place. When the band returned to
the stage, it was playing in front of
a massive cityscape scene.
Unfortunately, whoever hap-
pened to be running the sound sys-
tem at the State this past Friday
seemed not know what they were
doing. A muddy mix of noise, the
Rev's voice and intricate finger
picking were lost every once and a
while as the night wore on. Jimbo
Wallace's string bass was also
nearly drowned out by the noise.
Instead of crystal clear guitar tone,
sharp beats from the drum kit, and
a steady thump of the bass, the
crowd was fed a steady diet of
mixed booms and cracks from the
overworked PA system.
That did not stop the Rev from
putting on an entertaining show.
The band drew from its three
albums throughout the evening,
with the bulk of its music coming
from its latest release "Space
Heater." The band cranked out old
favorites like "It's Martini Time,"
"Nurture My Pig" and "J-I-M-B-
0," from the new record.
From his preaching about
Monica Lewinsky and President
Clinton, to his asking the crowd
"Can I get a hallelujah?," the small
crowd at the State seemed to enjoy
themselves. The Reverend Horton
Heat was preaching to the choir,
and the group loved every last
evangelic word.

By Christopher Tkaczyk
Fine / Performing Arts Editor
The art form of poetry is like a child.
It must be created, nurtured and raised.
It is a form of personal expression.
While poetry has been treated strictly as
a written concept, recent poets have
found new methods of release and pre-
sentation through the art of dramatic
reading. Different interpretations are
possible through the spoken word, con-
struing entire meaning of poems
through voice inflection and utterance.
LSA junior Greg Epstein has found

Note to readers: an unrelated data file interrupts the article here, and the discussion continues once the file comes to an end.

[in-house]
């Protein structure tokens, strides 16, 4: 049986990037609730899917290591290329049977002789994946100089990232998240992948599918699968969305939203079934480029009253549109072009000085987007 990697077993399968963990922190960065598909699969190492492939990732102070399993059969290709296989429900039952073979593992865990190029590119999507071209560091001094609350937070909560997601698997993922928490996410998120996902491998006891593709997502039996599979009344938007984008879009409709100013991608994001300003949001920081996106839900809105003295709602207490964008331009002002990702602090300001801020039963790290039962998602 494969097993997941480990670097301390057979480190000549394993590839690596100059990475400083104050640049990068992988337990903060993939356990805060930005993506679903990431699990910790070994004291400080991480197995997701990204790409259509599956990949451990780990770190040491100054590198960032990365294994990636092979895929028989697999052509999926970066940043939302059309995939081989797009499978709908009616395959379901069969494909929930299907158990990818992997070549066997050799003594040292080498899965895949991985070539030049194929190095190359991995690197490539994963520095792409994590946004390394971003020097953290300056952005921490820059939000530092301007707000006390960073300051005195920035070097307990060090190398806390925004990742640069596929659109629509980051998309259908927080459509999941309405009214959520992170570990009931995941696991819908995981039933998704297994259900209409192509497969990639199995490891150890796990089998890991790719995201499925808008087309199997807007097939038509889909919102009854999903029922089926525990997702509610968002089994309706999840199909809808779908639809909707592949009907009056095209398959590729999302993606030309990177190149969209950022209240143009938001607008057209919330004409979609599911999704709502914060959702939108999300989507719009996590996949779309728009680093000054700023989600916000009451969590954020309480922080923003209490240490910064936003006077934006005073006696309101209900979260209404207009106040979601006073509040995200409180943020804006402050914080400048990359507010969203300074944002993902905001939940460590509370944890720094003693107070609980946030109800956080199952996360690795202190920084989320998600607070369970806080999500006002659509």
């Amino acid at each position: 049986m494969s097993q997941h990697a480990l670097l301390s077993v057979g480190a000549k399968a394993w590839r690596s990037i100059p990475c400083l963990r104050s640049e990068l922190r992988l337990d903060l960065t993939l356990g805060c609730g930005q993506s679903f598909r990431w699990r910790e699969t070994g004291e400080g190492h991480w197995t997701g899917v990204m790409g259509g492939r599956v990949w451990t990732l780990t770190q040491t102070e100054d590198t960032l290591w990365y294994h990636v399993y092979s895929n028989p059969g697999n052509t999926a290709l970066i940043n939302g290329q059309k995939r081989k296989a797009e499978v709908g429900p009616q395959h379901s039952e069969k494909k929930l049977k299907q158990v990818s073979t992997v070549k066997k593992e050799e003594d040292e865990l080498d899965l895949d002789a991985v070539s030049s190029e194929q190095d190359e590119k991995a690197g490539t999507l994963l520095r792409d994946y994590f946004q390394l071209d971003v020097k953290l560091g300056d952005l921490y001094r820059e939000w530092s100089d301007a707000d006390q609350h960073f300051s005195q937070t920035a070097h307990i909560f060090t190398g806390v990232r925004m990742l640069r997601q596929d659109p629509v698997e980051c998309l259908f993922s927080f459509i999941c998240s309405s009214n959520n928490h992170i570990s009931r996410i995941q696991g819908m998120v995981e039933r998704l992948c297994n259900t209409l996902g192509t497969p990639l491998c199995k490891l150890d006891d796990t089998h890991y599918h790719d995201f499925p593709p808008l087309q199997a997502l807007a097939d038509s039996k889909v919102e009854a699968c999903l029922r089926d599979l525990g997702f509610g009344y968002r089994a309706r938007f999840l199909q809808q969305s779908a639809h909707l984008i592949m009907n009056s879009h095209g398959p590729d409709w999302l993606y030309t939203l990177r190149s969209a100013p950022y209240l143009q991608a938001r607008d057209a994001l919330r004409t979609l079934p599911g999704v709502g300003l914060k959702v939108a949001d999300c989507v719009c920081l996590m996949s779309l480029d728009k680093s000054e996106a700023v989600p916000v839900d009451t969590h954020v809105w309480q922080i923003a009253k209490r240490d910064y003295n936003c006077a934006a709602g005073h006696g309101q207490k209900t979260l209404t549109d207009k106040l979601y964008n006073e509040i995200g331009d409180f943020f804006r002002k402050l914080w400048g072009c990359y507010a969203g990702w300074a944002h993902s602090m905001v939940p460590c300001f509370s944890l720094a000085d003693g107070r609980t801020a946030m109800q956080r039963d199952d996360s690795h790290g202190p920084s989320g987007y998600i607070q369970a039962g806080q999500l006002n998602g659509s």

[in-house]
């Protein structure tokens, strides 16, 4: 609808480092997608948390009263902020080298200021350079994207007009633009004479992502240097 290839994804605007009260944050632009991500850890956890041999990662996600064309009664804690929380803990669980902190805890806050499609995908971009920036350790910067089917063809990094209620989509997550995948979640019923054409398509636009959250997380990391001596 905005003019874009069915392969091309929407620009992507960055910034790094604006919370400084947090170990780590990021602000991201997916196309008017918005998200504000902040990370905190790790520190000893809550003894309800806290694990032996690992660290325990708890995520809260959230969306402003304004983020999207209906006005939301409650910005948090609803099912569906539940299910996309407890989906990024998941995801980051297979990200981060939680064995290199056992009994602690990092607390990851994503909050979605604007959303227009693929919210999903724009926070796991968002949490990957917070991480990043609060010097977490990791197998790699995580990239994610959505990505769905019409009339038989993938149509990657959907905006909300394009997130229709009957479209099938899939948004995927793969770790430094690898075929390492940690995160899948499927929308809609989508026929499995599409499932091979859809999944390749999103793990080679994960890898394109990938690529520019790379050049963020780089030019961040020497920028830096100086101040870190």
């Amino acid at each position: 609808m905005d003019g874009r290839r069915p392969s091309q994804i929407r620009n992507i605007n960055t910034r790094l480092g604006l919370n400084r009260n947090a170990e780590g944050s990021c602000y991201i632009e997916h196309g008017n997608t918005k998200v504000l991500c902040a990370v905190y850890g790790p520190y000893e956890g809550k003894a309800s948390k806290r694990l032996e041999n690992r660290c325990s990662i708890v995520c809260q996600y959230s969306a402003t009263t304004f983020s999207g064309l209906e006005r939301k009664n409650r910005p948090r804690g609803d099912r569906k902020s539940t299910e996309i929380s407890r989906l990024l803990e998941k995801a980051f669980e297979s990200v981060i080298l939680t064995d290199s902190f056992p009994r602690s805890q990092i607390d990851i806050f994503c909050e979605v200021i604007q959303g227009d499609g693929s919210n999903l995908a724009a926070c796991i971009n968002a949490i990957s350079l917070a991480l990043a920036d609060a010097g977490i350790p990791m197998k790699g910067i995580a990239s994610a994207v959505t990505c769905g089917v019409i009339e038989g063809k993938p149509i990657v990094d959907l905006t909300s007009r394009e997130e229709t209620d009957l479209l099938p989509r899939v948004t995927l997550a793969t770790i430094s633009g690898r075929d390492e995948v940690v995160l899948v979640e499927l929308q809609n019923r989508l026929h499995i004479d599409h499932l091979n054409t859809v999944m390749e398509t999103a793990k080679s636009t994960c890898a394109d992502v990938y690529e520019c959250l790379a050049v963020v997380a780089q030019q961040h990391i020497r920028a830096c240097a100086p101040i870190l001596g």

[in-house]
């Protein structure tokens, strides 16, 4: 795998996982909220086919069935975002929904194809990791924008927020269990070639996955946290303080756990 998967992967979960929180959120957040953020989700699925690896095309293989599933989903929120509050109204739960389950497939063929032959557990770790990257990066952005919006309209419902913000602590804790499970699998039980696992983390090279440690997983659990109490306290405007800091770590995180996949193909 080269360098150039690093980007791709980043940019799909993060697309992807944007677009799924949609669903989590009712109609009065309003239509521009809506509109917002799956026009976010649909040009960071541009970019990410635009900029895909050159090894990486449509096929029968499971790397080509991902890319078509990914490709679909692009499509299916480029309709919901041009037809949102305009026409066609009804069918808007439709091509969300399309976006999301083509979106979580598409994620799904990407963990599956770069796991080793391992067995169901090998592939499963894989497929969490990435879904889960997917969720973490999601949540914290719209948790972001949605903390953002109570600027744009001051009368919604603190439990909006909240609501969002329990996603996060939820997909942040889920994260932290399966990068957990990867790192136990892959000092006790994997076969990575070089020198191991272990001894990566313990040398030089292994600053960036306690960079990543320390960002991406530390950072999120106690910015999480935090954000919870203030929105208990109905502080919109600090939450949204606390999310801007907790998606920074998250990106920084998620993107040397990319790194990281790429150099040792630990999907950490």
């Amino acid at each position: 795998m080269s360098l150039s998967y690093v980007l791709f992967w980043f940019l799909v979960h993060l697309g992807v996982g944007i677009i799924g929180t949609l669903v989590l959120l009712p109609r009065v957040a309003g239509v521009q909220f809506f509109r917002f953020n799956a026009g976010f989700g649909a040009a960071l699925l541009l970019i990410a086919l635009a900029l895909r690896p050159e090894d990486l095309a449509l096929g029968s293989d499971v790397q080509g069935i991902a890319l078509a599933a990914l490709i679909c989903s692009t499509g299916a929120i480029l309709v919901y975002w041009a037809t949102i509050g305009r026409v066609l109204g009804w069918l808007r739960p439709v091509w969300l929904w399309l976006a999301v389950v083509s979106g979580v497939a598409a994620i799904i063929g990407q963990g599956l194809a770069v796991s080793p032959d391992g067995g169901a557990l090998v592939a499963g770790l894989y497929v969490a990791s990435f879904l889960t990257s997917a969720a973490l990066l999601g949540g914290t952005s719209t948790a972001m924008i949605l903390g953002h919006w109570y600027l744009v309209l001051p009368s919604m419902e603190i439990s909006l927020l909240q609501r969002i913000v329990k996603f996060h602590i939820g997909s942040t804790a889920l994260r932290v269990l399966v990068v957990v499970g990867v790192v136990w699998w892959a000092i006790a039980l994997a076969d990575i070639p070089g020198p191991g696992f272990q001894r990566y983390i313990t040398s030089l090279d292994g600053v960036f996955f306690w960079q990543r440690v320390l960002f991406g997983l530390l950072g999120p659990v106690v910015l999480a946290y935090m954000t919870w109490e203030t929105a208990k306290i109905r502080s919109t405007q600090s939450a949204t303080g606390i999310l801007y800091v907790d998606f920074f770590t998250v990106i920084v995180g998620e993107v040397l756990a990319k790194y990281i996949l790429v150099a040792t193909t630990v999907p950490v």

such a release
through the per-
formance of his
State Street own works. A lit-
tle more than
Poetry Project year ago, Epstein
Rackham founded the
Auditorium State Street
Tonight at 7:30 Poetry Project,
and it sent a
tremor through
the artistic com-
munity. That
tremor helped to
break loose the
shyness and
timid nature of writers who are other-
wise unknown to their readers. Poetry
readings have been done for years, but
poetry performances are a new inven-
tion.
Combing music with almost every

other style of performing art, Epstein,
along with Business junior Leslie
Soranno and LSA sophomore Sarah
Flint, has constructed one of the best lit-
erary events in the area. Competing
only with the Ann Arbor poetry slam (a
local annual event), State Street Poetry
Project dares to be different simply by
being itself --- a group of performing
writers who put themselves into their
work.
The first State Street Poetry Project
was a risky endeavor indeed. While
Epstein wasn't sure if the event would
be a success, he would soon realize the
demand for his dream. Now, a year and
a half and three Projects later, Epstein is
again collaborating with a talented
group of performers and writers. The
season finale of the State Street Poetry
Project promises to be above and
beyond anything the group has taken on
before.
"It's everything, absolutely not just
poetry. It's every art, every culture,
every generation," Epstein said.